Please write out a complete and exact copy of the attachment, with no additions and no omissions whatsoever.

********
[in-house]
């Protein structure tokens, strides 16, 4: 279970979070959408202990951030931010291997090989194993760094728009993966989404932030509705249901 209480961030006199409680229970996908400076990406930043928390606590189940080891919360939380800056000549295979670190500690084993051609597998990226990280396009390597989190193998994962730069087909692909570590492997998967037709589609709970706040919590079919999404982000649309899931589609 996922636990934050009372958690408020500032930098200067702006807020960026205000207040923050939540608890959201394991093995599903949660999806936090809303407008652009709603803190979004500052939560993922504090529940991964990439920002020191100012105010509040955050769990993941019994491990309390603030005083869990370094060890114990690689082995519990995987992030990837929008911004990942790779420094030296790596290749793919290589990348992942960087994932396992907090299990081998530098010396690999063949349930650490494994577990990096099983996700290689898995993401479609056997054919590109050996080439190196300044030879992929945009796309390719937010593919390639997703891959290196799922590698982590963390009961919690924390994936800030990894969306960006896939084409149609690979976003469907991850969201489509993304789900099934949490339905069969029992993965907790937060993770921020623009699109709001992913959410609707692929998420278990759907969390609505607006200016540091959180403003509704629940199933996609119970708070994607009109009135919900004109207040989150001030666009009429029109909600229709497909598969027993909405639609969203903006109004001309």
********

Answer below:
[in-house]
């Protein structure tokens, strides 16, 4: 279970979070959408202990951030931010291997090989194993760094728009993966989404932030509705249901 209480961030006199409680229970996908400076990406930043928390606590189940080891919360939380800056000549295979670190500690084993051609597998990226990280396009390597989190193998994962730069087909692909570590492997998967037709589609709970706040919590079919999404982000649309899931589609 996922636990934050009372958690408020500032930098200067702006807020960026205000207040923050939540608890959201394991093995599903949660999806936090809303407008652009709603803190979004500052939560993922504090529940991964990439920002020191100012105010509040955050769990993941019994491990309390603030005083869990370094060890114990690689082995519990995987992030990837929008911004990942790779420094030296790596290749793919290589990348992942960087994932396992907090299990081998530098010396690999063949349930650490494994577990990096099983996700290689898995993401479609056997054919590109050996080439190196300044030879992929945009796309390719937010593919390639997703891959290196799922590698982590963390009961919690924390994936800030990894969306960006896939084409149609690979976003469907991850969201489509993304789900099934949490339905069969029992993965907790937060993770921020623009699109709001992913959410609707692929998420278990759907969390609505607006200016540091959180403003509704629940199933996609119970708070994607009109009135919900004109207040989150001030666009009429029109909600229709497909598969027993909405639609969203903006109004001309």